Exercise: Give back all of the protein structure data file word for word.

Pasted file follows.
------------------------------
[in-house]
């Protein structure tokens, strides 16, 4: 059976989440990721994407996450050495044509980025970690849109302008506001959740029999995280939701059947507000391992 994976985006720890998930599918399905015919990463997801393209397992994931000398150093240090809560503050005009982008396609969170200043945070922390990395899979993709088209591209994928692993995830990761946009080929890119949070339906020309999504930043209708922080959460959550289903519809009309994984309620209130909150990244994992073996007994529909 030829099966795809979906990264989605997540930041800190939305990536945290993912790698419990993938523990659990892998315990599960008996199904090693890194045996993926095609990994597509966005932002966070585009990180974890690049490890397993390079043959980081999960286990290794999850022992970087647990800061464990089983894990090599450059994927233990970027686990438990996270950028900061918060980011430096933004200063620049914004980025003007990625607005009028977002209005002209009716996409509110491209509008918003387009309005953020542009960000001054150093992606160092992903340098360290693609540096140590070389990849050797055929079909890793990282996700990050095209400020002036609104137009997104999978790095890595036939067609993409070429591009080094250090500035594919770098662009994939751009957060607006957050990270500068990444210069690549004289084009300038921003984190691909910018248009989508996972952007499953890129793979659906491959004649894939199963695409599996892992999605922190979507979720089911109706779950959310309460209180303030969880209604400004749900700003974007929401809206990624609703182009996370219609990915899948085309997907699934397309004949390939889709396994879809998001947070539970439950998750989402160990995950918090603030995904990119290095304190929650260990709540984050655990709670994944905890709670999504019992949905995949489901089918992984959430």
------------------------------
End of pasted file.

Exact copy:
[in-house]
């Protein structure tokens, strides 16, 4: 059976989440990721994407996450050495044509980025970690849109302008506001959740029999995280939701059947507000391992 994976985006720890998930599918399905015919990463997801393209397992994931000398150093240090809560503050005009982008396609969170200043945070922390990395899979993709088209591209994928692993995830990761946009080929890119949070339906020309999504930043209708922080959460959550289903519809009309994984309620209130909150990244994992073996007994529909 030829099966795809979906990264989605997540930041800190939305990536945290993912790698419990993938523990659990892998315990599960008996199904090693890194045996993926095609990994597509966005932002966070585009990180974890690049490890397993390079043959980081999960286990290794999850022992970087647990800061464990089983894990090599450059994927233990970027686990438990996270950028900061918060980011430096933004200063620049914004980025003007990625607005009028977002209005002209009716996409509110491209509008918003387009309005953020542009960000001054150093992606160092992903340098360290693609540096140590070389990849050797055929079909890793990282996700990050095209400020002036609104137009997104999978790095890595036939067609993409070429591009080094250090500035594919770098662009994939751009957060607006957050990270500068990444210069690549004289084009300038921003984190691909910018248009989508996972952007499953890129793979659906491959004649894939199963695409599996892992999605922190979507979720089911109706779950959310309460209180303030969880209604400004749900700003974007929401809206990624609703182009996370219609990915899948085309997907699934397309004949390939889709396994879809998001947070539970439950998750989402160990995950918090603030995904990119290095304190929650260990709540984050655990709670994944905890709670999504019992949905995949489901089918992984959430």